...OK, so I was able to say more about the first half than I expected.  But really, it all comes down to two main points:
-they set out to make a horrifying sequence of assault, rape, and attempted murder, and to their credit, they succeeded with flying colors
-as a result of this, the scene is INCREDIBLY hard to watch.  As of this review, I've still only watched this part twice...and that second time I had to do a lot of mental preparation to get through.  It's that kind of a movie.

Of course, the second half is where the movie rewards you for the sights you've been subjected to in the first.  This is, of course, where the revenge part of the movie kicks in.  This part's also where the film really kicks in in general.  I mean, outside of the assault before, the first half has a couple of small bits of developing its characters that are decently handled.  Though on a rewatch, I have to say the lighting in the scene where Jennifer's attackers first start planning their deeds is darker than I remembered, sometimes problematically so.  In the first half, we only really have loose sketches of all the players involved to work with before the film throws us screaming with concrete floaties into the deep end of the pool.  Once the dust settles we really start seeing more of the characters - between Jennifer's new push for revenge (and her refusal to let things like seeing one of her attackers have a family stop her) and the mix of guilt and confusion that arises among the men as they realize she's not dead.  While the latter group remain largely remorseless, there's still one moment in the aftermath as they each debate what they've done with varying degrees of concern over whether or not they'll be caught.  It doesn't wash what they've done by any stretch, but it is interesting to see the fact that some of them are at least having second thoughts, even if they come far too late.

For anyone who hasn't seen this before, try and guess what order these guys get bumped off.  Then watch the film and compare.  Comment and tell us how well you did!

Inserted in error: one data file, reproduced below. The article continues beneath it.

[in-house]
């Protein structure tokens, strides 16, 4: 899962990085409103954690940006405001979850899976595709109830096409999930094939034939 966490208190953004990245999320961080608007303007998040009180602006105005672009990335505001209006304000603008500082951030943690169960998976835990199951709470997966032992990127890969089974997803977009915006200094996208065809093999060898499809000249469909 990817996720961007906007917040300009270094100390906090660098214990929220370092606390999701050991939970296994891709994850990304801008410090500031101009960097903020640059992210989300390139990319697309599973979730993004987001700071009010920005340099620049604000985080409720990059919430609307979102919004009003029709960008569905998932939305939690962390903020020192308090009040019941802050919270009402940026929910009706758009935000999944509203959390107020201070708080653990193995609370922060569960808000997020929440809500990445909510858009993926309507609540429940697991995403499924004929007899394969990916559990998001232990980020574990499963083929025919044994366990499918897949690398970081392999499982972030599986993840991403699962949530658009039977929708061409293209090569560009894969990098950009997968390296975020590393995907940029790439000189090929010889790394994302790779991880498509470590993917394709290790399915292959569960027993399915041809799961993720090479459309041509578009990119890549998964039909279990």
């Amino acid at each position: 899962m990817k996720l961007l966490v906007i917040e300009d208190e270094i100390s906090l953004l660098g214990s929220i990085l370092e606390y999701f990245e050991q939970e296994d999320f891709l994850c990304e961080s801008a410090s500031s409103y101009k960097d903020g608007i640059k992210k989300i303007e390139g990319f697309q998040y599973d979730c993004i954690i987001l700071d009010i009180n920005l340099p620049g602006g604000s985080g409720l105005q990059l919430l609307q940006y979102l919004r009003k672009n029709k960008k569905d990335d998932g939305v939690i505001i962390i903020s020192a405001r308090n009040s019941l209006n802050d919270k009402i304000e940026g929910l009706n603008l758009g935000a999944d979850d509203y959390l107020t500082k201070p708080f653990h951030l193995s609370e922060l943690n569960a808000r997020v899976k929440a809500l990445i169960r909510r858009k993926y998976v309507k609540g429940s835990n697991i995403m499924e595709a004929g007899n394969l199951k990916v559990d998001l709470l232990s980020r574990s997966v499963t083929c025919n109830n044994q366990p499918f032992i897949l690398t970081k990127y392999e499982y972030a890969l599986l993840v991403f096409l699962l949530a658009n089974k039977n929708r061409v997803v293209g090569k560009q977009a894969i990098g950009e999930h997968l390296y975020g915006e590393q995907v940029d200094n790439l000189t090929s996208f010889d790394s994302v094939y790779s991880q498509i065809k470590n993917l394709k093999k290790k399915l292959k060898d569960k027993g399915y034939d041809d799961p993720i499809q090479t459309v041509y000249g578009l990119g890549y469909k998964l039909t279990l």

(...yeah, still getting the hang of the user participation here.)

Part of what makes the revenge part of this film interesting is the escalation factor involved.  Both in terms of the roles of the attackers and the severity with which vengeance is visited on them, starting from the somewhat unwilling Matthew Lucas, whose death, while harsh is actually kind of on the tamer side compared to what's to come, to the movie's gratifyingly brutal double-kill on the lake, there's a greater and greater sense of each member of the group getting what they have coming to them.  Of course, in the middle of all of these comes one of the biggest moments of internal conflict any male moviegoer is bound to encounter - without giving too much away, there's one scene in the film where, as a man, you can't help but squirm in pain, but at the same time...the guy DID have it coming.

"Look, lady, I'll tell you what.  Between you and me, I'm just gonna look the other way on this one.  So just...just go to town."

Speaking of that gender divide, we come to another one of those attempts to integrate some video into this site (which may or may not be more frequent in the future, as need calls for it and depending whether or not copyright breaks my knees.)